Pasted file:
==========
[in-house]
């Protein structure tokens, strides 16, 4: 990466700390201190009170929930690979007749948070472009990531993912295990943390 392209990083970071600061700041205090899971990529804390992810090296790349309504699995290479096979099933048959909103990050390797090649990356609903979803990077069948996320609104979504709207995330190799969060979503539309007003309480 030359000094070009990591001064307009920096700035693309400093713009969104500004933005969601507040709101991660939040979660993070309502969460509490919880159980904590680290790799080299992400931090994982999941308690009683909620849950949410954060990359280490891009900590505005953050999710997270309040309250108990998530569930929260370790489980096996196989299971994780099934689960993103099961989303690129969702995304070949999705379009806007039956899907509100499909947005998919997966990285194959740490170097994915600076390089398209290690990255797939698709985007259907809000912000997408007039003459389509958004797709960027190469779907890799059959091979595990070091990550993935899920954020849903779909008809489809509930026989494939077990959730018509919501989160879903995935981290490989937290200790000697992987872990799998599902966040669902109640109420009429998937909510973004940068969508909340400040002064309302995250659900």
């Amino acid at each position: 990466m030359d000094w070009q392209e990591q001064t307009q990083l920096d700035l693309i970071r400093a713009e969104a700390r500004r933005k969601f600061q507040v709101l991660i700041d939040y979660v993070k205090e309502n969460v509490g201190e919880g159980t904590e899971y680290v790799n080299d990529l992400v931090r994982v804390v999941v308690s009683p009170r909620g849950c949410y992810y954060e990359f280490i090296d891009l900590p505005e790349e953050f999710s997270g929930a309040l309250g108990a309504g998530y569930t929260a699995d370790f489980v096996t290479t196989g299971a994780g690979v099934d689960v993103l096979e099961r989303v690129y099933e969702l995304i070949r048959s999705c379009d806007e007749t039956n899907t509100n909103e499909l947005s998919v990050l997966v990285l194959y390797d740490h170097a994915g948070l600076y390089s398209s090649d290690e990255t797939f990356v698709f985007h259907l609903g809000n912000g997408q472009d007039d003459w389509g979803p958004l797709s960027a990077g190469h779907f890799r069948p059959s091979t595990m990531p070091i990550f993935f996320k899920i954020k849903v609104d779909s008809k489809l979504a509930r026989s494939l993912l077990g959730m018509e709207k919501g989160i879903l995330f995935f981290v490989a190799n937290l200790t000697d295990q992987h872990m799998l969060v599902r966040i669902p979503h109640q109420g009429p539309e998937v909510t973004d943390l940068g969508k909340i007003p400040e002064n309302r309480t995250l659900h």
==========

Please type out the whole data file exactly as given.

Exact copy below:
[in-house]
């Protein structure tokens, strides 16, 4: 990466700390201190009170929930690979007749948070472009990531993912295990943390 392209990083970071600061700041205090899971990529804390992810090296790349309504699995290479096979099933048959909103990050390797090649990356609903979803990077069948996320609104979504709207995330190799969060979503539309007003309480 030359000094070009990591001064307009920096700035693309400093713009969104500004933005969601507040709101991660939040979660993070309502969460509490919880159980904590680290790799080299992400931090994982999941308690009683909620849950949410954060990359280490891009900590505005953050999710997270309040309250108990998530569930929260370790489980096996196989299971994780099934689960993103099961989303690129969702995304070949999705379009806007039956899907509100499909947005998919997966990285194959740490170097994915600076390089398209290690990255797939698709985007259907809000912000997408007039003459389509958004797709960027190469779907890799059959091979595990070091990550993935899920954020849903779909008809489809509930026989494939077990959730018509919501989160879903995935981290490989937290200790000697992987872990799998599902966040669902109640109420009429998937909510973004940068969508909340400040002064309302995250659900």
């Amino acid at each position: 990466m030359d000094w070009q392209e990591q001064t307009q990083l920096d700035l693309i970071r400093a713009e969104a700390r500004r933005k969601f600061q507040v709101l991660i700041d939040y979660v993070k205090e309502n969460v509490g201190e919880g159980t904590e899971y680290v790799n080299d990529l992400v931090r994982v804390v999941v308690s009683p009170r909620g849950c949410y992810y954060e990359f280490i090296d891009l900590p505005e790349e953050f999710s997270g929930a309040l309250g108990a309504g998530y569930t929260a699995d370790f489980v096996t290479t196989g299971a994780g690979v099934d689960v993103l096979e099961r989303v690129y099933e969702l995304i070949r048959s999705c379009d806007e007749t039956n899907t509100n909103e499909l947005s998919v990050l997966v990285l194959y390797d740490h170097a994915g948070l600076y390089s398209s090649d290690e990255t797939f990356v698709f985007h259907l609903g809000n912000g997408q472009d007039d003459w389509g979803p958004l797709s960027a990077g190469h779907f890799r069948p059959s091979t595990m990531p070091i990550f993935f996320k899920i954020k849903v609104d779909s008809k489809l979504a509930r026989s494939l993912l077990g959730m018509e709207k919501g989160i879903l995330f995935f981290v490989a190799n937290l200790t000697d295990q992987h872990m799998l969060v599902r966040i669902p979503h109640q109420g009429p539309e998937v909510t973004d943390l940068g969508k909340i007003p400040e002064n309302r309480t995250l659900h």